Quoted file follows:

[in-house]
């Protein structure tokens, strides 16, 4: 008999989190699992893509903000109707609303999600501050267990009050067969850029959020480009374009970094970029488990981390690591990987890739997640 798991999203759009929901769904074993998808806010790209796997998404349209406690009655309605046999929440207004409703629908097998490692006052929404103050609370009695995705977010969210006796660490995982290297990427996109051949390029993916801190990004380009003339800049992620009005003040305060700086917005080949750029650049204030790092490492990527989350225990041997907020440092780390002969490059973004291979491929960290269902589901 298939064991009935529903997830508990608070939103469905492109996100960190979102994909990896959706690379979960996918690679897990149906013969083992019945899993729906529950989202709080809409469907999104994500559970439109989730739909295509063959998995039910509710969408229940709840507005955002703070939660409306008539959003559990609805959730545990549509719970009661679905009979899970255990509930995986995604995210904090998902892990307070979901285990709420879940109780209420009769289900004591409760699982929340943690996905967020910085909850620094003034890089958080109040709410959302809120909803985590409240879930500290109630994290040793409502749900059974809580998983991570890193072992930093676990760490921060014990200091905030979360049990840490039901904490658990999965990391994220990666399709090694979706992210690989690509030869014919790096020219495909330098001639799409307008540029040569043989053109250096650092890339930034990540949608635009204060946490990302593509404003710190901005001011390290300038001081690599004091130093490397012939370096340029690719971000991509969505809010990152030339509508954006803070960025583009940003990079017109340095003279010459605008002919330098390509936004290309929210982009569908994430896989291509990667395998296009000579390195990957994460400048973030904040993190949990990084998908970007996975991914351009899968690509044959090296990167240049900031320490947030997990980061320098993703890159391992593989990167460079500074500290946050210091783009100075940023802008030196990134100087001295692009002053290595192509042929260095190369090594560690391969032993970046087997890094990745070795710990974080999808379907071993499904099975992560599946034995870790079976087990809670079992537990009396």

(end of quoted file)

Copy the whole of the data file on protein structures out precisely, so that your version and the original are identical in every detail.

[in-house]
């Protein structure tokens, strides 16, 4: 008999989190699992893509903000109707609303999600501050267990009050067969850029959020480009374009970094970029488990981390690591990987890739997640 798991999203759009929901769904074993998808806010790209796997998404349209406690009655309605046999929440207004409703629908097998490692006052929404103050609370009695995705977010969210006796660490995982290297990427996109051949390029993916801190990004380009003339800049992620009005003040305060700086917005080949750029650049204030790092490492990527989350225990041997907020440092780390002969490059973004291979491929960290269902589901 298939064991009935529903997830508990608070939103469905492109996100960190979102994909990896959706690379979960996918690679897990149906013969083992019945899993729906529950989202709080809409469907999104994500559970439109989730739909295509063959998995039910509710969408229940709840507005955002703070939660409306008539959003559990609805959730545990549509719970009661679905009979899970255990509930995986995604995210904090998902892990307070979901285990709420879940109780209420009769289900004591409760699982929340943690996905967020910085909850620094003034890089958080109040709410959302809120909803985590409240879930500290109630994290040793409502749900059974809580998983991570890193072992930093676990760490921060014990200091905030979360049990840490039901904490658990999965990391994220990666399709090694979706992210690989690509030869014919790096020219495909330098001639799409307008540029040569043989053109250096650092890339930034990540949608635009204060946490990302593509404003710190901005001011390290300038001081690599004091130093490397012939370096340029690719971000991509969505809010990152030339509508954006803070960025583009940003990079017109340095003279010459605008002919330098390509936004290309929210982009569908994430896989291509990667395998296009000579390195990957994460400048973030904040993190949990990084998908970007996975991914351009899968690509044959090296990167240049900031320490947030997990980061320098993703890159391992593989990167460079500074500290946050210091783009100075940023802008030196990134100087001295692009002053290595192509042929260095190369090594560690391969032993970046087997890094990745070795710990974080999808379907071993499904099975992560599946034995870790079976087990809670079992537990009396």